Take the results of this recent poll among geoscientists mostly in the United States and Canada, all associated with some research facility. They only counted replies from those participants who selected climate science and/or atmospheric science within their top three areas of research expertise.
They found that among the people who have worked in the
field the longest, 20 years or more, more than 5% think climate change is due
to natural causes. So what’s this mean? That there’s a 5% chance it’s just a
Well, no, because science doesn’t work by consensus. It doesn’t matter how many people agree on one thing or another, or, for that matter, how long they’ve been in a field. It merely matters how good their evidence is.
To me, quoting the “scientific consensus” is an excuse that
science journalists use for not even making an effort to actually explain the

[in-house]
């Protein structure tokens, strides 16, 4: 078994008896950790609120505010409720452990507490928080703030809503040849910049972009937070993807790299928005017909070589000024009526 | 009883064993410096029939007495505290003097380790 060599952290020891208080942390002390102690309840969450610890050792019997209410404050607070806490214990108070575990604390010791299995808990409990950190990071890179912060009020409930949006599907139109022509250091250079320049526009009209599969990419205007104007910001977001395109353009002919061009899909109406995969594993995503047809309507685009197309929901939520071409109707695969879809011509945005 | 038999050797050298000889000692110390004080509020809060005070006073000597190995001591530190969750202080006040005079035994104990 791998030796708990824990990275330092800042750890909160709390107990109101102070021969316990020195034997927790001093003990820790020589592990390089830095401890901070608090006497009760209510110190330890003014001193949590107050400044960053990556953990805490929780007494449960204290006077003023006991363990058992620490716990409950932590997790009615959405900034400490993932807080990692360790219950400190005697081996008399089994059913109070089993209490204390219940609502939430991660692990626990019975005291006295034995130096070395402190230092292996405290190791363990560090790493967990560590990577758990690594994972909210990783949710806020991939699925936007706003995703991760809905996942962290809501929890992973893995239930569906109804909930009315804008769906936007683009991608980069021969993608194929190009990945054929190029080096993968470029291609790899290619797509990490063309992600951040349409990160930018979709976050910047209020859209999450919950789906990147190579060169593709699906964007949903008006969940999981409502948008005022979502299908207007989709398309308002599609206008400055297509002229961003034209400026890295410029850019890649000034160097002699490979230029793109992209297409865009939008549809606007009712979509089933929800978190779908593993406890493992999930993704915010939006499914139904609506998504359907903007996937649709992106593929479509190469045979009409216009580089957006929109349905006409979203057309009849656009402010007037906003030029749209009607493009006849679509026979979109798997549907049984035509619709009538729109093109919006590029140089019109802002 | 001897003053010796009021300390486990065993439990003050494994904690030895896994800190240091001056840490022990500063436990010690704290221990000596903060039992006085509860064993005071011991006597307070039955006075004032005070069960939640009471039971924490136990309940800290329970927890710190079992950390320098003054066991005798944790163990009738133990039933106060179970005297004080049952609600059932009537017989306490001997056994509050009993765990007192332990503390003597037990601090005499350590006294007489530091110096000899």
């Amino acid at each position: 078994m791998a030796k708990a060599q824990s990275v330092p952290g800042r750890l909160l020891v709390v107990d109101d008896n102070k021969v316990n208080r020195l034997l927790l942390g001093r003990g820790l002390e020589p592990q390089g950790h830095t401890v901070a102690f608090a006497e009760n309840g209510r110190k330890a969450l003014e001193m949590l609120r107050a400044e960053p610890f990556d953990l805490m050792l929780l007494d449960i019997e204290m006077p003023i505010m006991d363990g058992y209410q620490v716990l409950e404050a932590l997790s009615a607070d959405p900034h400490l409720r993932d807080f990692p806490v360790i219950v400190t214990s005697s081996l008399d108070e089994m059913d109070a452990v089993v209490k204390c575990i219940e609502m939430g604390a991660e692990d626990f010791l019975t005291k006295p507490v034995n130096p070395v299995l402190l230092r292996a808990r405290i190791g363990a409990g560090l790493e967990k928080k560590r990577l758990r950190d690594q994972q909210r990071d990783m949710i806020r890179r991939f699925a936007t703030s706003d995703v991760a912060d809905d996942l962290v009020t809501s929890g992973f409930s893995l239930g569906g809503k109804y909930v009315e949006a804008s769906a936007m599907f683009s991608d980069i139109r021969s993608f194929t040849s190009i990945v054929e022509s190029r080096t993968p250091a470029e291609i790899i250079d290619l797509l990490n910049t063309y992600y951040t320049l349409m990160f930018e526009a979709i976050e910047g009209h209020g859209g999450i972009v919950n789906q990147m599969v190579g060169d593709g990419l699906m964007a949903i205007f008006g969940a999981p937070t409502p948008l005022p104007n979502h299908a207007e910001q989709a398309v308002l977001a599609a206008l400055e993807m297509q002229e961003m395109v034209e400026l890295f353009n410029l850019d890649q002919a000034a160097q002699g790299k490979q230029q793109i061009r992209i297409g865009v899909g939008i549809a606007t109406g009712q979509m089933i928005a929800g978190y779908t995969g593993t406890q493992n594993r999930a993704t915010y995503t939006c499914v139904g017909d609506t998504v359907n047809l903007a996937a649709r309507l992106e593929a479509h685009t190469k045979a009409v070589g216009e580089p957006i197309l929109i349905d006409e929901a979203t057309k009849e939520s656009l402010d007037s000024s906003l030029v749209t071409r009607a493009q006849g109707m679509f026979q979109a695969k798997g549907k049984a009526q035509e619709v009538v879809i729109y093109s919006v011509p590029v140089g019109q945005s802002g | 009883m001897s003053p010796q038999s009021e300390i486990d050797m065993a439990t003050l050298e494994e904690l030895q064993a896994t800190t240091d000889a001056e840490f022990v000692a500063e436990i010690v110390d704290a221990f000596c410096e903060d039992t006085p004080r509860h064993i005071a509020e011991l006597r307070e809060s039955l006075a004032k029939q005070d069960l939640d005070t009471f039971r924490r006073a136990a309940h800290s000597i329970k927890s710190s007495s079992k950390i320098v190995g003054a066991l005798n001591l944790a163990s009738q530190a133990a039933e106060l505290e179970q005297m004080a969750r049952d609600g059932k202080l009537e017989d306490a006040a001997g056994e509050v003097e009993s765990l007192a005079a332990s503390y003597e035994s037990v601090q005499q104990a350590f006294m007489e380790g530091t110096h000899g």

science. Maybe every once in a while an article about climate change should
actually explain how the greenhouse effect works. Because, see earlier, it’s
not as simple as it seems. And I suspect the reason that we still have a
substantial fraction of climate change skeptics and deniers is not that they
haven’t been told often enough what the consensus is. But that they don’t
understand the science, and don’t understand that they don’t understand it. And
that’s mostly because science news doesn’t explain it.
Good example for how to do it right, Lawrence Krauss’s book on the physics of climate change.
Okay, so those are my top ten misgivings about science news. Let me know what you think about this in the comments.